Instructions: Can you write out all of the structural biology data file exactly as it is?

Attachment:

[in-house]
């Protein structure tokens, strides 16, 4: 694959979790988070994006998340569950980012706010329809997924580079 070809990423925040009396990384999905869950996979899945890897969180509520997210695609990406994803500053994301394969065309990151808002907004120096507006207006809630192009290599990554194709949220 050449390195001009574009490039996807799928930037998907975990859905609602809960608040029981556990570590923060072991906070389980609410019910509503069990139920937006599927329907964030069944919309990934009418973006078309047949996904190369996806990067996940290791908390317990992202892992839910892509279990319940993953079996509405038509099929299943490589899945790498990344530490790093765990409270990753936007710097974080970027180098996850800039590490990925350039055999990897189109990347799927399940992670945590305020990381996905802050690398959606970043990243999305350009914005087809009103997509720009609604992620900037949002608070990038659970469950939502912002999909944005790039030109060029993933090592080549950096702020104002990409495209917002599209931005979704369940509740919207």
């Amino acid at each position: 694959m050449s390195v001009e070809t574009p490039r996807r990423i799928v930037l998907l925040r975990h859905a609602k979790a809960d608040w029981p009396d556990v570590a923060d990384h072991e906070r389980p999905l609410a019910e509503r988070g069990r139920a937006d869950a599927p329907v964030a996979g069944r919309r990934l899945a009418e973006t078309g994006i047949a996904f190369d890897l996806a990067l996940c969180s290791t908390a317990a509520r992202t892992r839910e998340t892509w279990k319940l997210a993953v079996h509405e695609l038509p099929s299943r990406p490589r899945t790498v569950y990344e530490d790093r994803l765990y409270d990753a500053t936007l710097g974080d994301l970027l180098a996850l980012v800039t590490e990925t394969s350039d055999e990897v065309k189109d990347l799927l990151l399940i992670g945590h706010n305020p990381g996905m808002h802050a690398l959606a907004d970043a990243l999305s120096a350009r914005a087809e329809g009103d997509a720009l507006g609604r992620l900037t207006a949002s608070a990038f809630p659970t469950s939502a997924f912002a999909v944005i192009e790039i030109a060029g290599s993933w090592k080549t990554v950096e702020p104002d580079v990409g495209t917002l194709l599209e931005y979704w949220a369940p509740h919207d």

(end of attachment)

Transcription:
[in-house]
């Protein structure tokens, strides 16, 4: 694959979790988070994006998340569950980012706010329809997924580079 070809990423925040009396990384999905869950996979899945890897969180509520997210695609990406994803500053994301394969065309990151808002907004120096507006207006809630192009290599990554194709949220 050449390195001009574009490039996807799928930037998907975990859905609602809960608040029981556990570590923060072991906070389980609410019910509503069990139920937006599927329907964030069944919309990934009418973006078309047949996904190369996806990067996940290791908390317990992202892992839910892509279990319940993953079996509405038509099929299943490589899945790498990344530490790093765990409270990753936007710097974080970027180098996850800039590490990925350039055999990897189109990347799927399940992670945590305020990381996905802050690398959606970043990243999305350009914005087809009103997509720009609604992620900037949002608070990038659970469950939502912002999909944005790039030109060029993933090592080549950096702020104002990409495209917002599209931005979704369940509740919207």
């Amino acid at each position: 694959m050449s390195v001009e070809t574009p490039r996807r990423i799928v930037l998907l925040r975990h859905a609602k979790a809960d608040w029981p009396d556990v570590a923060d990384h072991e906070r389980p999905l609410a019910e509503r988070g069990r139920a937006d869950a599927p329907v964030a996979g069944r919309r990934l899945a009418e973006t078309g994006i047949a996904f190369d890897l996806a990067l996940c969180s290791t908390a317990a509520r992202t892992r839910e998340t892509w279990k319940l997210a993953v079996h509405e695609l038509p099929s299943r990406p490589r899945t790498v569950y990344e530490d790093r994803l765990y409270d990753a500053t936007l710097g974080d994301l970027l180098a996850l980012v800039t590490e990925t394969s350039d055999e990897v065309k189109d990347l799927l990151l399940i992670g945590h706010n305020p990381g996905m808002h802050a690398l959606a907004d970043a990243l999305s120096a350009r914005a087809e329809g009103d997509a720009l507006g609604r992620l900037t207006a949002s608070a990038f809630p659970t469950s939502a997924f912002a999909v944005i192009e790039i030109a060029g290599s993933w090592k080549t990554v950096e702020p104002d580079v990409g495209t917002l194709l599209e931005y979704w949220a369940p509740h919207d």